Fri. Feb 26th, 2021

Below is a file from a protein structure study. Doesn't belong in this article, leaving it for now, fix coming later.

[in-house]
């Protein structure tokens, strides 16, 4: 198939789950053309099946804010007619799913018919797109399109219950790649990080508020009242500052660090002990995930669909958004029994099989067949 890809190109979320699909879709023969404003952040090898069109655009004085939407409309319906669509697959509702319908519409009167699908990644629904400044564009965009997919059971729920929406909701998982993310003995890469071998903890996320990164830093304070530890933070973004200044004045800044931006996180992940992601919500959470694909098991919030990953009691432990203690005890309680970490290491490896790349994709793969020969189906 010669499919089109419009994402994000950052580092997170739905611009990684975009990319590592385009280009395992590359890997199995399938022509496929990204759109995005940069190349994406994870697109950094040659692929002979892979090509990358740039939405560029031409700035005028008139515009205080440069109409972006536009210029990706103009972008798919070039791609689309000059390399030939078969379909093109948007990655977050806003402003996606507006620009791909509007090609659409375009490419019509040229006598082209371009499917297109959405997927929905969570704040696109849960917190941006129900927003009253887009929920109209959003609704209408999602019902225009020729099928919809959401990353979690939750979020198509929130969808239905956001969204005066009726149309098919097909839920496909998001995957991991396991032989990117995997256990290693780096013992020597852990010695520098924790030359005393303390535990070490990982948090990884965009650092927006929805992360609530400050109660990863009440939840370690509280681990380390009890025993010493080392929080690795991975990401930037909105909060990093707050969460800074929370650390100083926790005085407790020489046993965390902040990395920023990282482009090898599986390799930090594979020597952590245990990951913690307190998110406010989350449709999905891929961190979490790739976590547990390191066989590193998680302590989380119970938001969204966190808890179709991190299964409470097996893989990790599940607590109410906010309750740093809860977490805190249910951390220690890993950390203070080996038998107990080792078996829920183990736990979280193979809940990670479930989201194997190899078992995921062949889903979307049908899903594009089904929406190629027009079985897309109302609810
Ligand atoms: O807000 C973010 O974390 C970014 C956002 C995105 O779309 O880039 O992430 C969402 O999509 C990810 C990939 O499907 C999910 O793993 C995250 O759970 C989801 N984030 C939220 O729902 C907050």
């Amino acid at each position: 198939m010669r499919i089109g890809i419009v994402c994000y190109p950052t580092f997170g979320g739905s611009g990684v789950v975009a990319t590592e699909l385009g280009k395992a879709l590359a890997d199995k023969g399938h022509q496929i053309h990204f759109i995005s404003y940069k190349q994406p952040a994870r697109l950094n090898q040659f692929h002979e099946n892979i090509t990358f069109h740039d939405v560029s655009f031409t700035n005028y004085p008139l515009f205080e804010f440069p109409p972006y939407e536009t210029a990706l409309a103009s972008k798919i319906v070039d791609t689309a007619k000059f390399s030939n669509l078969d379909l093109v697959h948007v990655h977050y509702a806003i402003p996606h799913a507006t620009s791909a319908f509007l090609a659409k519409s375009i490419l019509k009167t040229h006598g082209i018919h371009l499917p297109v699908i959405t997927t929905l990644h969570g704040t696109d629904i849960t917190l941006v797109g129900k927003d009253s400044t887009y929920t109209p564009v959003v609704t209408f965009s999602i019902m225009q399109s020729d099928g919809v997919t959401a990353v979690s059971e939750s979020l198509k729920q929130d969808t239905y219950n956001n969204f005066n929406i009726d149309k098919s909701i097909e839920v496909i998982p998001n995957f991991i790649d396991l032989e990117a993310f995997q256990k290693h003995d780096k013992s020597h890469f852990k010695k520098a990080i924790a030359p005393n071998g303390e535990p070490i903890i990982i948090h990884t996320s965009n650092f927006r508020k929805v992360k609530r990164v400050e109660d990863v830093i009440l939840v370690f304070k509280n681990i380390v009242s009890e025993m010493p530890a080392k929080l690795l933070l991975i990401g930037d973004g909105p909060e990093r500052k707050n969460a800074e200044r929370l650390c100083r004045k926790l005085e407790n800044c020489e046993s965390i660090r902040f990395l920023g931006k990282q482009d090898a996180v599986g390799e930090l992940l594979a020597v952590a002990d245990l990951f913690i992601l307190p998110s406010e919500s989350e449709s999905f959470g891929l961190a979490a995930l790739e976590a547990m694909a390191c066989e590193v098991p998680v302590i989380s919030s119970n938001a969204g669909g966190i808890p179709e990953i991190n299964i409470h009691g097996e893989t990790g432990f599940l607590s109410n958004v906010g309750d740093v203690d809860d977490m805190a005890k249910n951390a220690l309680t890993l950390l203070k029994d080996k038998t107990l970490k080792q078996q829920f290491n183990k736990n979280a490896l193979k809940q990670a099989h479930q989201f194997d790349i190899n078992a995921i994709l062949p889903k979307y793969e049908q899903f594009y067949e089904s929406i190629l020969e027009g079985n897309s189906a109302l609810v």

From underwater tunnels to bridges to communication cables snaking across the ocean floor, structures made by humans are encroaching on marine life at an ever-growing pace. Our physical footprint of marine construction covers an area of 32,000 square kilometers (12,000 square miles) on the seafloor globally, according to a recent study in Nature Sustainability. The area spanned by these and other structures, such as artificial islands for coastal residents and vast aquaculture farms near shore, already is larger than the entirety of Belgium. And it’s only projected to get bigger over the next decade, conclude the scientists, who project the area to expand by another 7,300 square kilometers by 2028. The study marks the first time that the impact of marine structures on our global seascape has been quantified. Researchers from the University of Sydney, Australia, collaborated with an international team to synthesize the available global data on marine structures and used it to come up with a conservative estimate of sprawl size. Taken by an astronaut aboard the International Space Station, this picture shows fish farms along the coastline of the Liaoning Province in China. Photo credit: NASA “I’m gravely concerned about the damage that we’re doing to the marine environment,” said Louise Firth, a marine ecologist at the University of Plymouth, U.K., who was not involved in the study. Yet in spite of concerns within the scientific community, no team had tried to grasp the complete scale of the activity until now, she said: “This is a great…This article was originally published on Mongabay

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